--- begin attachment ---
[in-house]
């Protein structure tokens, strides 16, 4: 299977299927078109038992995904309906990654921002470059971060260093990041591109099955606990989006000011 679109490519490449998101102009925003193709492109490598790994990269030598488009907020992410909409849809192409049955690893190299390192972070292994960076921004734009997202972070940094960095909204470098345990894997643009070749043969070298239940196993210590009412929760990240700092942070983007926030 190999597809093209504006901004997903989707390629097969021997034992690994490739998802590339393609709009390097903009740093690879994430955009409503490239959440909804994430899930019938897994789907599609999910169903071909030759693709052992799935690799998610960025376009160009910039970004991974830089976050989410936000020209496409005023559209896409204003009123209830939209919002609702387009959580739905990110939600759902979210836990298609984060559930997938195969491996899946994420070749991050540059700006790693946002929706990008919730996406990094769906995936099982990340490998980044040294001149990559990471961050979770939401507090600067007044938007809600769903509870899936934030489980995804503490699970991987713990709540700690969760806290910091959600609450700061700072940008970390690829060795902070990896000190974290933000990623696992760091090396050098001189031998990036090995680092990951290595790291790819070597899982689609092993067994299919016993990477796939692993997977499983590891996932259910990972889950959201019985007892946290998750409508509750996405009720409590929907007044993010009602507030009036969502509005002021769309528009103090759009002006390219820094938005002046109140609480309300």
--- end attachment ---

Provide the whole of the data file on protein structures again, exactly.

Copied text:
[in-house]
């Protein structure tokens, strides 16, 4: 299977299927078109038992995904309906990654921002470059971060260093990041591109099955606990989006000011 679109490519490449998101102009925003193709492109490598790994990269030598488009907020992410909409849809192409049955690893190299390192972070292994960076921004734009997202972070940094960095909204470098345990894997643009070749043969070298239940196993210590009412929760990240700092942070983007926030 190999597809093209504006901004997903989707390629097969021997034992690994490739998802590339393609709009390097903009740093690879994430955009409503490239959440909804994430899930019938897994789907599609999910169903071909030759693709052992799935690799998610960025376009160009910039970004991974830089976050989410936000020209496409005023559209896409204003009123209830939209919002609702387009959580739905990110939600759902979210836990298609984060559930997938195969491996899946994420070749991050540059700006790693946002929706990008919730996406990094769906995936099982990340490998980044040294001149990559990471961050979770939401507090600067007044938007809600769903509870899936934030489980995804503490699970991987713990709540700690969760806290910091959600609450700061700072940008970390690829060795902070990896000190974290933000990623696992760091090396050098001189031998990036090995680092990951290595790291790819070597899982689609092993067994299919016993990477796939692993997977499983590891996932259910990972889950959201019985007892946290998750409508509750996405009720409590929907007044993010009602507030009036969502509005002021769309528009103090759009002006390219820094938005002046109140609480309300």